Geography can be difficult to teach – sometimes it can seem like it’s mostly just facts and places. Regions. Types of mining in different places. Weather patterns. Vegetation. Lots of, well . . . boring stuff. It becomes easy to simply present the facts and ask kids to memorize things.
But we can do better. One way to do better is to ask better questions. Let kids discover things on their own. Let them solve problems. One way to do this is ask questions about maps. But not just regular, turn to page 47 in your geography textbook kind of maps. But, you know, cool maps.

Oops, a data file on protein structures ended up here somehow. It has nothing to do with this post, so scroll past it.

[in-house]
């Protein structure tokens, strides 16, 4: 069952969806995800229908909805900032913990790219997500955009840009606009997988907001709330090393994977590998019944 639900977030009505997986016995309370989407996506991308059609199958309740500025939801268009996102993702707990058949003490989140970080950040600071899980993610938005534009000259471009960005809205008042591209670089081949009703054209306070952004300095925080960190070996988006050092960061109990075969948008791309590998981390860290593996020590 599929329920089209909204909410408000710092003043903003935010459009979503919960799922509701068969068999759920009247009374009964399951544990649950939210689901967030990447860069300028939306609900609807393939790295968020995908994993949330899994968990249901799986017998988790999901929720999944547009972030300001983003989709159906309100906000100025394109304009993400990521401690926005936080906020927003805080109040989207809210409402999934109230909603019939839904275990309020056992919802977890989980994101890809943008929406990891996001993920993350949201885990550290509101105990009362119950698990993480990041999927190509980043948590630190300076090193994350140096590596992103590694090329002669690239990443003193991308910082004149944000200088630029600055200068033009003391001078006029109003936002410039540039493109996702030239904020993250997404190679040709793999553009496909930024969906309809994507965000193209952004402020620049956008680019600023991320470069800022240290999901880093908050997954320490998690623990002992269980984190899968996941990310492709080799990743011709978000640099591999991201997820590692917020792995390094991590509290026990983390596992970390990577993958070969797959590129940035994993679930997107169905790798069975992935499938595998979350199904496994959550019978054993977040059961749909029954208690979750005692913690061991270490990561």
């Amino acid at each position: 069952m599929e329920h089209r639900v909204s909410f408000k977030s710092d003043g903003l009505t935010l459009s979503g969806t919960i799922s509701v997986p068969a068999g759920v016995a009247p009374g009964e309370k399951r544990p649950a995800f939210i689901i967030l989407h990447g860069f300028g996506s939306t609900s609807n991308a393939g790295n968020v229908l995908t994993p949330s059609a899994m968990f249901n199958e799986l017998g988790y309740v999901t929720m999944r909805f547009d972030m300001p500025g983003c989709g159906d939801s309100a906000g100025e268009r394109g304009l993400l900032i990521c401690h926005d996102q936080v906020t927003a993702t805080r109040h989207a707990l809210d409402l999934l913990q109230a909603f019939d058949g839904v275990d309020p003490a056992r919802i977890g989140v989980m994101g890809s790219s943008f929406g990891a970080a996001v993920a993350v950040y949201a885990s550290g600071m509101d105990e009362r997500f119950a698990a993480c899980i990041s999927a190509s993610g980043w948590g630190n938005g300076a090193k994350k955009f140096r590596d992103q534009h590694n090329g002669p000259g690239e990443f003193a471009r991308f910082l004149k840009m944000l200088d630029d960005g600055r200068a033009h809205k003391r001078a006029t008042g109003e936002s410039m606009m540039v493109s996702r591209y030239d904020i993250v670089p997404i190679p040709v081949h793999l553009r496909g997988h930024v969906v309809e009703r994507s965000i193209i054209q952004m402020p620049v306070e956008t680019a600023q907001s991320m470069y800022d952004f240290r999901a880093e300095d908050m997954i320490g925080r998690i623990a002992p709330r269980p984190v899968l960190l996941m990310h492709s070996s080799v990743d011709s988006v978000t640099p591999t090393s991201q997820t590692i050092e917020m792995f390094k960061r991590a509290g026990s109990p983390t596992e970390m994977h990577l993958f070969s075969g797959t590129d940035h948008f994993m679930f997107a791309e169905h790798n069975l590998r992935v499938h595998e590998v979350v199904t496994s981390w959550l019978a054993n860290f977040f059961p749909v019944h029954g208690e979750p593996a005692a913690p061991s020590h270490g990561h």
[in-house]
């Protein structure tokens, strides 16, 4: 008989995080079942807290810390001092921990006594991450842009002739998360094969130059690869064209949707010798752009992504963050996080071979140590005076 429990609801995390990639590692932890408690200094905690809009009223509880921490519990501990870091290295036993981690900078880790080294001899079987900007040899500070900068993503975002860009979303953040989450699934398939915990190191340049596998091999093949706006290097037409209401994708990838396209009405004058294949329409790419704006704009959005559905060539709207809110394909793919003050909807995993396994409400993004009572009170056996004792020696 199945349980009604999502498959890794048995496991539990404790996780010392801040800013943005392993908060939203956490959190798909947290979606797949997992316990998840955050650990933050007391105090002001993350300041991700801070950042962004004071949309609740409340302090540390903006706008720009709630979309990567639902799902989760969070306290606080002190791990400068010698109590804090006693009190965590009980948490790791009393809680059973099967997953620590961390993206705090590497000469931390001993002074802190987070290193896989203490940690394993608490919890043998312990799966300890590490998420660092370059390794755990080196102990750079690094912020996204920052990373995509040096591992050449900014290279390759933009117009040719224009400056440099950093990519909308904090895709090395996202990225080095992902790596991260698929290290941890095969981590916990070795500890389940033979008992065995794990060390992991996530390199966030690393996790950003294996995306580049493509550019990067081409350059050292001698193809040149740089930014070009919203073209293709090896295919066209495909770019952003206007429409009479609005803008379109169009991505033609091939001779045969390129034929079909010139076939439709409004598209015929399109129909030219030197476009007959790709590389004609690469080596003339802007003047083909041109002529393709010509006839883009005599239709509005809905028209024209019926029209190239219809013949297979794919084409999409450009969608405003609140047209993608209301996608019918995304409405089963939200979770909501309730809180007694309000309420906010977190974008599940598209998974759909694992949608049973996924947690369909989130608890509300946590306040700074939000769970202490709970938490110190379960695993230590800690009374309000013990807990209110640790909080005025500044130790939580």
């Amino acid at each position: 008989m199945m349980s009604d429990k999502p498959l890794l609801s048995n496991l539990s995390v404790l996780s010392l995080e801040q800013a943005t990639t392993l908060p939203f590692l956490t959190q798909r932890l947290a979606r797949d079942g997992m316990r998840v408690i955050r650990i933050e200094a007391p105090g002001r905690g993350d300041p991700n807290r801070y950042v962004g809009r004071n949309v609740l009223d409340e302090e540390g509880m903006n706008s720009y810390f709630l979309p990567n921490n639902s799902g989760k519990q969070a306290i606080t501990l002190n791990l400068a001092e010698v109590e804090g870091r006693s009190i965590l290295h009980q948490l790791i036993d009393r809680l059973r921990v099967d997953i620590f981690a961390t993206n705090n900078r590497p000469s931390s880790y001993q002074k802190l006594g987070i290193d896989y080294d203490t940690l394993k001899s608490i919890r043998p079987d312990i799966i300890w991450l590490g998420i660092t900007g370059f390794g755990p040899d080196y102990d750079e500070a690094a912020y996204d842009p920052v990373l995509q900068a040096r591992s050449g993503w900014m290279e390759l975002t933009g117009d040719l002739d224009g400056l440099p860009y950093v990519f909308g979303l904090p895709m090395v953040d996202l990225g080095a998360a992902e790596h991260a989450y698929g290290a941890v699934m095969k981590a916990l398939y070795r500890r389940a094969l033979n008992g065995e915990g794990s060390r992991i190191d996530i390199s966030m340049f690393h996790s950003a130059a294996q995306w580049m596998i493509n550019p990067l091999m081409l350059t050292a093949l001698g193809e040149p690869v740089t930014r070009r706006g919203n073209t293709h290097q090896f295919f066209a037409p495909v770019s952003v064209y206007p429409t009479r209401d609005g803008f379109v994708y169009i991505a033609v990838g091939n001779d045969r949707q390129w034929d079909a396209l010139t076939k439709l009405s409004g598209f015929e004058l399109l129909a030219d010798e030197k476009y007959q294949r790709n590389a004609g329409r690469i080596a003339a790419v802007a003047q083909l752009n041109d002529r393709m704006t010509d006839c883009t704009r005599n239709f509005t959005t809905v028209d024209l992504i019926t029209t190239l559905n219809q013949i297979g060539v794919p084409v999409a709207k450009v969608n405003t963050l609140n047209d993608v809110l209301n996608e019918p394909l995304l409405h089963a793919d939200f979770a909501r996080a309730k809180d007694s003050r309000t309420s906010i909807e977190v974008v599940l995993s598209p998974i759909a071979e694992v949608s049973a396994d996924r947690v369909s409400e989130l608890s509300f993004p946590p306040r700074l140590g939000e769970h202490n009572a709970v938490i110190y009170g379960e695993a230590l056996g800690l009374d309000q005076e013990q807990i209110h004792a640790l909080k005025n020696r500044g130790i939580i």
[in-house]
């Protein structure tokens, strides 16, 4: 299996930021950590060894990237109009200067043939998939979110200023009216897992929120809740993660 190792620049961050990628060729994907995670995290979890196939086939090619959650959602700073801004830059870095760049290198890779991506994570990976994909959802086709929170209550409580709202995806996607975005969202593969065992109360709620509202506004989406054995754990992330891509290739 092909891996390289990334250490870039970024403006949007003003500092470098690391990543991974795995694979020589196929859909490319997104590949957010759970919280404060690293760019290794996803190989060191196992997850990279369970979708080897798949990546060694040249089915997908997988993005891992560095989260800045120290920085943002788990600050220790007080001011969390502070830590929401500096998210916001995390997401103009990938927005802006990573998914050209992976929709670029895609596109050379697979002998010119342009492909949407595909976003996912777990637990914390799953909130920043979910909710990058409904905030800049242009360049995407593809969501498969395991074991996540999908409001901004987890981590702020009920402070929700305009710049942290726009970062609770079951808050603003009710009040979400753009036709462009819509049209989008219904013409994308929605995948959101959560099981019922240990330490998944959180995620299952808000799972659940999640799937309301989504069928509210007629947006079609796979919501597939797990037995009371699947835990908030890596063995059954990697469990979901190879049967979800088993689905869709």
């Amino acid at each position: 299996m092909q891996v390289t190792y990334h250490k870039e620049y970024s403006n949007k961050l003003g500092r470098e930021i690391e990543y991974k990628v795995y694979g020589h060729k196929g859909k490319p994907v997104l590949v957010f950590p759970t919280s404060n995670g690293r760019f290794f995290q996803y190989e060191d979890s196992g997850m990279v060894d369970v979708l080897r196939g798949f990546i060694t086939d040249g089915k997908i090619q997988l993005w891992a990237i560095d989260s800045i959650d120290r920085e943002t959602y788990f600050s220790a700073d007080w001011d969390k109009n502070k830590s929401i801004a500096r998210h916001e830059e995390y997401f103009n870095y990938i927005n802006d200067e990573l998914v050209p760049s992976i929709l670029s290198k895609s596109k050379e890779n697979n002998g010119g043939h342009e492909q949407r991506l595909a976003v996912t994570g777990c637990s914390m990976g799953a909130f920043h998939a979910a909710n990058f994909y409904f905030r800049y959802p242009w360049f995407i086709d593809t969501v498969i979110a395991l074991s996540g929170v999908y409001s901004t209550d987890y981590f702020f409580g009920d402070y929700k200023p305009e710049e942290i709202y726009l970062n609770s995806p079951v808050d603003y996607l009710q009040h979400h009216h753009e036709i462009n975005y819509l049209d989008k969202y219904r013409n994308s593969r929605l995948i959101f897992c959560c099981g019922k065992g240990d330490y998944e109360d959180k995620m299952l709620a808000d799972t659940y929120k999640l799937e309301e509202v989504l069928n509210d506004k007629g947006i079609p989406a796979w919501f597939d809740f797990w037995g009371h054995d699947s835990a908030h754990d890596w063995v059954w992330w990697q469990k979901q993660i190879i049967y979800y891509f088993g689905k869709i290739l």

So here ya go. A world map using only the locations of the world’s runways, helicopter pads and airports.
Here’s another one. A moving world map using 420,000 hacked computers.
How about this one? A map highlighting world wide Facebook usage.
So you got some maps. What questions can you ask?
- Where are the developing countries? How do you know?
- Does location make a difference in who has access to knowledge? Does this matter?
- How does access to electricity impact how people live?
What questions can you come up with?